Treasuries Rally Most in Nine Months on Slowing Growth
Treasuries are rallying by the most in nine months as signs of slowing growth lead Federal Reserve officials to examine the need to increase the bond-purchase program they use to support the economy.
U.S. government securities have returned 1 percent this month, which is the most since July. The MSCI All-Country World Index (MXWD) of stocks gained about the same amount after accounting for reinvested dividends, while the Standard & Poor’s GSCI Index of commodities tumbled 6 percent. The U.S. is scheduled to sell $29 billion of seven-year notes today.
Benchmark 10-year yields were little changed at 1.71 percent at 6:48 a.m. in London, according to Bloomberg Bond Trader data. The price of the 2 percent note due in February 2023 was 102 5/8. The rate touched 1.64 percent this week, approaching the record low of 1.38 percent set in July.
“The economy is still in a recovery,” said Park Sungjin, head of asset management in Seoul at Meritz Securities Co., which oversees $7 billion. “The speed is less than expected. The Fed will continue the easing policy. Yields will stay low.” Park said he dropped a bet in March that rates would rise and prices would fall.
Japan’s 10-year yield slid one basis point, or 0.01 percentage point, to 0.58 percent today. The nation’s debt market has declined 0.5 percent in April, the Bank of America data show.
The Fed is buying $85 billion of Treasury and mortgage debt a month to support the economy by putting downward pressure on borrowing costs, a policy known as quantitative easing.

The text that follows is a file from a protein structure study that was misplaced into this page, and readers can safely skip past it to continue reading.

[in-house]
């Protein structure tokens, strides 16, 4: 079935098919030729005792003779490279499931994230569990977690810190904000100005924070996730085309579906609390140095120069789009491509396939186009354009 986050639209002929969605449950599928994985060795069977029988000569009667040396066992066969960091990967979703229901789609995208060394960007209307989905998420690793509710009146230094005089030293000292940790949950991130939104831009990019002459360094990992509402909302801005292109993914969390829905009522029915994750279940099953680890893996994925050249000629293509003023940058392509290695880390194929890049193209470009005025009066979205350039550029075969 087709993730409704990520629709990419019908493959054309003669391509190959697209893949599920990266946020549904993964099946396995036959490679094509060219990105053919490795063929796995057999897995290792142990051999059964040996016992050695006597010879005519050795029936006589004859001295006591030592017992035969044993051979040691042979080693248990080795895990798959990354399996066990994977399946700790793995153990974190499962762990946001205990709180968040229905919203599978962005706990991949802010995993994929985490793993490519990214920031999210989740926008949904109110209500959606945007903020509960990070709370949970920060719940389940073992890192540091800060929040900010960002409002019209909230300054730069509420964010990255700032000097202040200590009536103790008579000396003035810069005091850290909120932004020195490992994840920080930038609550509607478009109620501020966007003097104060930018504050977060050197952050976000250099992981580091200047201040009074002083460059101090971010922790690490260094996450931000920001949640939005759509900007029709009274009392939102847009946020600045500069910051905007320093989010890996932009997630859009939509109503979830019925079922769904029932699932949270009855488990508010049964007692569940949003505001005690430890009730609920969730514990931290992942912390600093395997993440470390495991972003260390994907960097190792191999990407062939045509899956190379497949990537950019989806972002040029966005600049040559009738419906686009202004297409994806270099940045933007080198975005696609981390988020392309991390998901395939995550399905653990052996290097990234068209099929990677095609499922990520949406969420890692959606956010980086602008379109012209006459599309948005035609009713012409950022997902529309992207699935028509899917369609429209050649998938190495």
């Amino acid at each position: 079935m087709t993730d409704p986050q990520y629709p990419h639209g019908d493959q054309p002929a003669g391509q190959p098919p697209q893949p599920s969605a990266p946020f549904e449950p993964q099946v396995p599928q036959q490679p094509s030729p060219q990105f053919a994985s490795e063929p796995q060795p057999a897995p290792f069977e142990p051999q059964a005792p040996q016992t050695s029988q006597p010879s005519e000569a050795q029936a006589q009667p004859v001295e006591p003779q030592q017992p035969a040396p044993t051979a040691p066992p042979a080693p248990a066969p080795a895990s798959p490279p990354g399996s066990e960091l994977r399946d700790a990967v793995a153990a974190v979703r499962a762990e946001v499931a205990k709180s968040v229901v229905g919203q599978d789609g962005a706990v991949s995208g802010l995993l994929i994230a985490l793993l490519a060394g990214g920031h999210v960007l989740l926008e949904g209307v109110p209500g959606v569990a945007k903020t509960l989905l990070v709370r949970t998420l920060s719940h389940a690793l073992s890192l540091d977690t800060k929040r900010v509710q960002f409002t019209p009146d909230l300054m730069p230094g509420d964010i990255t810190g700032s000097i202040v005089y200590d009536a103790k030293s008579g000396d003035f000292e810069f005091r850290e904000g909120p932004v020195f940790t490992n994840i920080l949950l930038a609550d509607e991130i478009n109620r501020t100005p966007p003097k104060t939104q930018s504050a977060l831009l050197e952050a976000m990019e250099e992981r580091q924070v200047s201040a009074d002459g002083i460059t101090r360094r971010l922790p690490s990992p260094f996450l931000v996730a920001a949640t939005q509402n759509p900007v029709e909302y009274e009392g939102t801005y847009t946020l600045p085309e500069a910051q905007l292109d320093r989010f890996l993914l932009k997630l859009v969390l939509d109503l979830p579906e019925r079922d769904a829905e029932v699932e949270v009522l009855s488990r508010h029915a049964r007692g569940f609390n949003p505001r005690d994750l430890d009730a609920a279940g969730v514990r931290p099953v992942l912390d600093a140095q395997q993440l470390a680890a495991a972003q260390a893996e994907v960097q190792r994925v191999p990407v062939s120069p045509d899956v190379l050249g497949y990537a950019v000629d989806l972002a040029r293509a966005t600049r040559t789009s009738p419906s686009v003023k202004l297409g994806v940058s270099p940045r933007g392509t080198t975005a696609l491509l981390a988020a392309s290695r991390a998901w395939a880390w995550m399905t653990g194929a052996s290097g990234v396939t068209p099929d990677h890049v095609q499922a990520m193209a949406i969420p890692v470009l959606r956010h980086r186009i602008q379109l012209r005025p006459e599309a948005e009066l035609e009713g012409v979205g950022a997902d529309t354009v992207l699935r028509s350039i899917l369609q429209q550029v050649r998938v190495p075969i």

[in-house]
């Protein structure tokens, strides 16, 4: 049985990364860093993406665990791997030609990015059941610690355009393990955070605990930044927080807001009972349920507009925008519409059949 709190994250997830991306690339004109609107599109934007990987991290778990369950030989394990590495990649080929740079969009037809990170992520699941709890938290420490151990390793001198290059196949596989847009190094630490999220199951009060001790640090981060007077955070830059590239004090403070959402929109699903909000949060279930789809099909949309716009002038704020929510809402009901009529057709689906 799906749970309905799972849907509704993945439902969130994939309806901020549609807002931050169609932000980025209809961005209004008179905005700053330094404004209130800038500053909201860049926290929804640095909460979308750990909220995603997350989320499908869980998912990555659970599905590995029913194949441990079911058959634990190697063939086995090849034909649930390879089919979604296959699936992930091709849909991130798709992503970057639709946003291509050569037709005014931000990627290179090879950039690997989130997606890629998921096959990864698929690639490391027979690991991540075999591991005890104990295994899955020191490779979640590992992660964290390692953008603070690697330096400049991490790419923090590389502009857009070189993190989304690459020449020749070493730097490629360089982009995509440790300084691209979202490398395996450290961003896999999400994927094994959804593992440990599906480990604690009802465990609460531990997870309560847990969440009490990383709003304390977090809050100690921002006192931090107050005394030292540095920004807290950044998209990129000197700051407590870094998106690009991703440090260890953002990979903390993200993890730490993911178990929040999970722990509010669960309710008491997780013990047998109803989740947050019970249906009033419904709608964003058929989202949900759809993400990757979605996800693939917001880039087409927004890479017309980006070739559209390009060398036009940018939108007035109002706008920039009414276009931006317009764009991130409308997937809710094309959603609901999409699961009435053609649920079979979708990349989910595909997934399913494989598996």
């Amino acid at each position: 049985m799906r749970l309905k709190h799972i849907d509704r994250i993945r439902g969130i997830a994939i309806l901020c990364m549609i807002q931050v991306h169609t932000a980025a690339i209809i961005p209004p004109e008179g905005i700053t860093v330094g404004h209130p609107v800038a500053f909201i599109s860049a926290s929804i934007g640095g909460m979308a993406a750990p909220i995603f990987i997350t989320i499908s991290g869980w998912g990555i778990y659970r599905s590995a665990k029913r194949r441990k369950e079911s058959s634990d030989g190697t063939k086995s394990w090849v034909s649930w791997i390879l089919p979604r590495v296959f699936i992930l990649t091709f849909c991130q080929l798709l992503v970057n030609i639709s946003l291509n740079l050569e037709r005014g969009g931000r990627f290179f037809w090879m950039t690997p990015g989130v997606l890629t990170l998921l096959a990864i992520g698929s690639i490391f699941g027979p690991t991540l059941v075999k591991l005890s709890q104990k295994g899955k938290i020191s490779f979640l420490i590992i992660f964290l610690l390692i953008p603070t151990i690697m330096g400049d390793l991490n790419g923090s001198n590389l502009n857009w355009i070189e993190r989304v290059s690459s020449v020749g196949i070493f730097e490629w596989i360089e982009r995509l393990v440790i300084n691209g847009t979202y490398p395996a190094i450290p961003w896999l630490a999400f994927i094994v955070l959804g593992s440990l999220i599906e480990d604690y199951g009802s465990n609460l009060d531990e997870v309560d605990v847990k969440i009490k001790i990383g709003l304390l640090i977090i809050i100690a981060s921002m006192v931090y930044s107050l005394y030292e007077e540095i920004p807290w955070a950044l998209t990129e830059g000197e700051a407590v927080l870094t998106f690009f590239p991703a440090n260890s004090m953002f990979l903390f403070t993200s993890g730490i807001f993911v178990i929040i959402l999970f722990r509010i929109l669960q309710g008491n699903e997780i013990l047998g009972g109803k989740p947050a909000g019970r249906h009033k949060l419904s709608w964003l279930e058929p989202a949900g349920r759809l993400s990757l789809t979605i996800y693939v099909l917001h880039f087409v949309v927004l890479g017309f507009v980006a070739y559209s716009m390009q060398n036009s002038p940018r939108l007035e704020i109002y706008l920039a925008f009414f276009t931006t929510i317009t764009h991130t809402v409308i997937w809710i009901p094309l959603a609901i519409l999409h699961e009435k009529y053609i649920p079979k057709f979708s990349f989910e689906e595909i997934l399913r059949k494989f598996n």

At their meeting last month, several members of the Federal Open Market Committee advocated slowing purchases and stopping them by year-end. Since then, seven have voiced support for maintaining the current pace, including five who vote on the policy making panel: Governor Daniel Tarullo, New York Fed President William C. Dudley, James Bullard of St. Louis, Chicago’s Charles Evans and Boston’s Eric Rosengren.
“More needs to be done,” Dudley said April 22.
Bullard said April 17 that inflation has fallen too far below the Fed’s 2 percent goal, and a further decline could prompt increased asset purchases.
Consumer prices rose 1.3 percent in February from a year earlier, according to the Fed’s preferred gauge of costs in the economy, less than the central bank’s 2 percent goal.
The seven-year sale today follows $35 billion auctions of five-year notes yesterday and two-year securities April 23.
Bidding has slowed at Treasury auctions this year, with the $702 billion in debt sales attracting an average of $2.98 in orders to buy per dollar of debt sold, compared with a record $3.15 in 2012, data released by the Treasury and compiled by Bloomberg show.
The decline in government rates is driving a hunt for assets outside the sovereign debt market.
The premium investors demand to hold high-yield, high-risk bonds instead of Treasuries narrowed to 4.67 percentage points yesterday, the least since November 2007, the Bank of America Merrill Lynch data show.
U.S. employment and manufacturing expanded less in March than economists surveyed by Bloomberg News forecast, while retail sales and durable goods orders dropped.
Gross domestic product expanded at a 3 percent rate in the first quarter, after growing 0.4 percent in the final three months of 2012, according to the median forecast of economists surveyed by Bloomberg before the department issues the figure tomorrow. A weekly government report today may show initial claims for jobless insurance was little changed at 350,000, based on responses from economists.
“The second quarter will be weaker than the first,” said Genzo Kimura, a Tokyo-based investor at Sumitomo Mitsui Trust Asset Management Co., which oversees the equivalent of $42.3 billion. “The U.S. economy is not doing well.” An end to the Fed bond purchases is “far away,” he said.
Kimura said he purchased 30-year bonds several times in April and may buy more if their yields rise. The securities have returned 4.7 percent this month, Bank of America indexes show.
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